“A Vocabulary of Belonging”

An Interview with Poet Eavan Boland

When Eavan Boland began publishing her poems, in the 1960s, she faced two problems. The first was that she was a woman in a homogenous, conservative, and extremely Catholic Ireland. The second was the burden of history: just five decades after winning independence, the Irish nation—especially its poets—clung to an obsession with a past of myths and romantic landscapes. 

While raising small children in the middle-class suburbs of Dublin, the world of the Irish literary canon was a universe away from Boland’s own experience. In response, her work remained modest, often focusing on domestic life: the sound of a kettle boiling, of a child falling asleep. But it also merged the public with the private, and sought to look at a past that was left out of history books, skipping across centuries in a single line, like a camera gliding through time.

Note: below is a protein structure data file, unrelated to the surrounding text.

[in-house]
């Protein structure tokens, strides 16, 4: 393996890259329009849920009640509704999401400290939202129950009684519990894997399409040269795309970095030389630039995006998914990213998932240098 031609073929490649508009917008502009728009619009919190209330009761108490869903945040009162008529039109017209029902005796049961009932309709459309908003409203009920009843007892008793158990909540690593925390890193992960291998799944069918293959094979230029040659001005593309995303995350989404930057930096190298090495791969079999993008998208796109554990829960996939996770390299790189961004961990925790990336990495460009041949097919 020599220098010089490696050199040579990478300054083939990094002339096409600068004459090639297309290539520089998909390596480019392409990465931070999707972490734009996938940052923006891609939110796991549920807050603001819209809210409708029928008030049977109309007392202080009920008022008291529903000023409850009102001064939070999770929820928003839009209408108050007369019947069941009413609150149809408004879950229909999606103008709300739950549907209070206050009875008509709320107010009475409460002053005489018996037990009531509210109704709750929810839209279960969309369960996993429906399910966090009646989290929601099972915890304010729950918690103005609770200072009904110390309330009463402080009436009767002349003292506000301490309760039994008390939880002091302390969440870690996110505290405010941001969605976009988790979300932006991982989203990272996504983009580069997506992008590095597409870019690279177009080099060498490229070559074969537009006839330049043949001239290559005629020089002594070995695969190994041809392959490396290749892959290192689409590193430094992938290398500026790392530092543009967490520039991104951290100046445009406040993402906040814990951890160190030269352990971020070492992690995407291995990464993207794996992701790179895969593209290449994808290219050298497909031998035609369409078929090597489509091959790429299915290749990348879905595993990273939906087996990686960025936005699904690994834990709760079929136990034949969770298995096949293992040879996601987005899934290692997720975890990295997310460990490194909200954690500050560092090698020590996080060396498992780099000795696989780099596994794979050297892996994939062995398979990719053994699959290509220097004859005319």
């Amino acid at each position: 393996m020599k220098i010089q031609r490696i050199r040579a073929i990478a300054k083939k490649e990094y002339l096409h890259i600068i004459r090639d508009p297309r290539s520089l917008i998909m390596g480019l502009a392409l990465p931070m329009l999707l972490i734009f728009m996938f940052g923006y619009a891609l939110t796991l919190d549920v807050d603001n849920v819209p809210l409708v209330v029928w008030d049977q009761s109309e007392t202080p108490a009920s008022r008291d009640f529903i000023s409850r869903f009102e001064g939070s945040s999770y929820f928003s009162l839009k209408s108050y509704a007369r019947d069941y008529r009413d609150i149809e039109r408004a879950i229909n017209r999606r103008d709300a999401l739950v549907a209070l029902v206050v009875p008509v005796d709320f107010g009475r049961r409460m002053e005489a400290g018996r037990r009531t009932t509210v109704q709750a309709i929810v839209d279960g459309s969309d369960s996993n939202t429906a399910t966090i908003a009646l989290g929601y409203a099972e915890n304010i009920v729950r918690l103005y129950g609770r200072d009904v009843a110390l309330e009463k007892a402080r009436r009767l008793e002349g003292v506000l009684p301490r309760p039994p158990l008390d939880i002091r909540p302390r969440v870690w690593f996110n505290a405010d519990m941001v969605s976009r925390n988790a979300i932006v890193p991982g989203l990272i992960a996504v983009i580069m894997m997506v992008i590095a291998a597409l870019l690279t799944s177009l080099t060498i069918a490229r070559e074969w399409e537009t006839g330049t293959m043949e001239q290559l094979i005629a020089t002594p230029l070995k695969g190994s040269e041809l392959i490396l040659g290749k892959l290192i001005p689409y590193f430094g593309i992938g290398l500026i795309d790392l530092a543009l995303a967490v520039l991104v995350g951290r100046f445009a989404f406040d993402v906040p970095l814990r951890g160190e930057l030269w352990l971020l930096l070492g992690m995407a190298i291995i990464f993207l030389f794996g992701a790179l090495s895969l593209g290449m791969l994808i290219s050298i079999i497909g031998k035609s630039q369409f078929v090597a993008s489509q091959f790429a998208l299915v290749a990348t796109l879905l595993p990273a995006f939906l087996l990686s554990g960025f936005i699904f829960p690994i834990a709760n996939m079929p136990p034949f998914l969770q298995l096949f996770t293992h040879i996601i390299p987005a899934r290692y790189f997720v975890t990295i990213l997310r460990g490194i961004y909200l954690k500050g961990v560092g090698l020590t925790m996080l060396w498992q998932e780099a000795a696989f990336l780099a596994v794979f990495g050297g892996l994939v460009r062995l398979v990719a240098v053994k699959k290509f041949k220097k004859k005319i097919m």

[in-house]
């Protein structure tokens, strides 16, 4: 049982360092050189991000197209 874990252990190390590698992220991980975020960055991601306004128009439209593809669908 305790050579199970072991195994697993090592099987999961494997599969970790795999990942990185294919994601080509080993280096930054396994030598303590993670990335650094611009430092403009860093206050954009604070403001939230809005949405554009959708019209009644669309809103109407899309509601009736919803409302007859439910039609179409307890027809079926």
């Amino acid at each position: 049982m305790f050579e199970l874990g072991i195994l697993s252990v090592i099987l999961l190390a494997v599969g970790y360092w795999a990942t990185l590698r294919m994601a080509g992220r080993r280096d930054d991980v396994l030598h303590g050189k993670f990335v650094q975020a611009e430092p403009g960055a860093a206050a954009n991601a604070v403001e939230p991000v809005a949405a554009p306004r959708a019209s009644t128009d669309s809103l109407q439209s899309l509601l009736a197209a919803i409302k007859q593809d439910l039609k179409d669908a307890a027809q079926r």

I first read Boland’s poetry as a teenager. I learned it by heart for my Leaving Certificate Examinations in Irish high school, and came to it again much later, through her New Selected Poems, published in 2013. The following interview was conducted over several long correspondences by email. I had hoped to meet with Boland at her home in Dublin, before I learned that she was in California, where she lives half of the year, teaching as a professor of English at Stanford University.

—J. P. O’Malley

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J. P. O’Malley is a freelance journalist who writes mainly on books. His work has appeared in numerous publications, including the Chicago Tribune, the Washington Post, the Financial Times, and many others.

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